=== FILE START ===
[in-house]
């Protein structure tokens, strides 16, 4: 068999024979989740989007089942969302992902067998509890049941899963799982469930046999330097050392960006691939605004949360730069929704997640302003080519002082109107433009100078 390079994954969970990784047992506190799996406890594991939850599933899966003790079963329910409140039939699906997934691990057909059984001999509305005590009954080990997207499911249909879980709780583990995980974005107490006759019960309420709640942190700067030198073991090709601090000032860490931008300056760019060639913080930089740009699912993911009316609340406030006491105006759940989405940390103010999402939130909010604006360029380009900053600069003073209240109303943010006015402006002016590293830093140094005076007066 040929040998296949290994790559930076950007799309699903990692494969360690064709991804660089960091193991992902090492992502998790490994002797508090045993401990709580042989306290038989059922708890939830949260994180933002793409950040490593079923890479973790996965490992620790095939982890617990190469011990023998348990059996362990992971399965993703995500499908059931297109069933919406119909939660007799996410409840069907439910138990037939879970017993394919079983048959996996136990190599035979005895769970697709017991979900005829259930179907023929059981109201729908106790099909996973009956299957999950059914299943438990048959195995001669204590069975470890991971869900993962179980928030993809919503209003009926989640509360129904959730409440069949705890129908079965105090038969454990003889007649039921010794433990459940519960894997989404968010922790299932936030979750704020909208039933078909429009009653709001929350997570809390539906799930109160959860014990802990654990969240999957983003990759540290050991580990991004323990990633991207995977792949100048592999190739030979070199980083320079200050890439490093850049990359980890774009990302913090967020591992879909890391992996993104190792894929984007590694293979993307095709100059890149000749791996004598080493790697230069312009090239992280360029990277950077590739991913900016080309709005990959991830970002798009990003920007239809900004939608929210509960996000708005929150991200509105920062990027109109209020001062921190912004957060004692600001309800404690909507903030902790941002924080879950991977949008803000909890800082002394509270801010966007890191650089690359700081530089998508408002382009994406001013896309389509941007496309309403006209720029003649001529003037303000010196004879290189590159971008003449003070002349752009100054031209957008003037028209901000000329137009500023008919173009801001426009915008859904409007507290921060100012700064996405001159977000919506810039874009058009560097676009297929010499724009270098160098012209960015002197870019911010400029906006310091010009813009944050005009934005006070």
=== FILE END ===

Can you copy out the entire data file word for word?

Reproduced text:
[in-house]
């Protein structure tokens, strides 16, 4: 068999024979989740989007089942969302992902067998509890049941899963799982469930046999330097050392960006691939605004949360730069929704997640302003080519002082109107433009100078 390079994954969970990784047992506190799996406890594991939850599933899966003790079963329910409140039939699906997934691990057909059984001999509305005590009954080990997207499911249909879980709780583990995980974005107490006759019960309420709640942190700067030198073991090709601090000032860490931008300056760019060639913080930089740009699912993911009316609340406030006491105006759940989405940390103010999402939130909010604006360029380009900053600069003073209240109303943010006015402006002016590293830093140094005076007066 040929040998296949290994790559930076950007799309699903990692494969360690064709991804660089960091193991992902090492992502998790490994002797508090045993401990709580042989306290038989059922708890939830949260994180933002793409950040490593079923890479973790996965490992620790095939982890617990190469011990023998348990059996362990992971399965993703995500499908059931297109069933919406119909939660007799996410409840069907439910138990037939879970017993394919079983048959996996136990190599035979005895769970697709017991979900005829259930179907023929059981109201729908106790099909996973009956299957999950059914299943438990048959195995001669204590069975470890991971869900993962179980928030993809919503209003009926989640509360129904959730409440069949705890129908079965105090038969454990003889007649039921010794433990459940519960894997989404968010922790299932936030979750704020909208039933078909429009009653709001929350997570809390539906799930109160959860014990802990654990969240999957983003990759540290050991580990991004323990990633991207995977792949100048592999190739030979070199980083320079200050890439490093850049990359980890774009990302913090967020591992879909890391992996993104190792894929984007590694293979993307095709100059890149000749791996004598080493790697230069312009090239992280360029990277950077590739991913900016080309709005990959991830970002798009990003920007239809900004939608929210509960996000708005929150991200509105920062990027109109209020001062921190912004957060004692600001309800404690909507903030902790941002924080879950991977949008803000909890800082002394509270801010966007890191650089690359700081530089998508408002382009994406001013896309389509941007496309309403006209720029003649001529003037303000010196004879290189590159971008003449003070002349752009100054031209957008003037028209901000000329137009500023008919173009801001426009915008859904409007507290921060100012700064996405001159977000919506810039874009058009560097676009297929010499724009270098160098012209960015002197870019911010400029906006310091010009813009944050005009934005006070």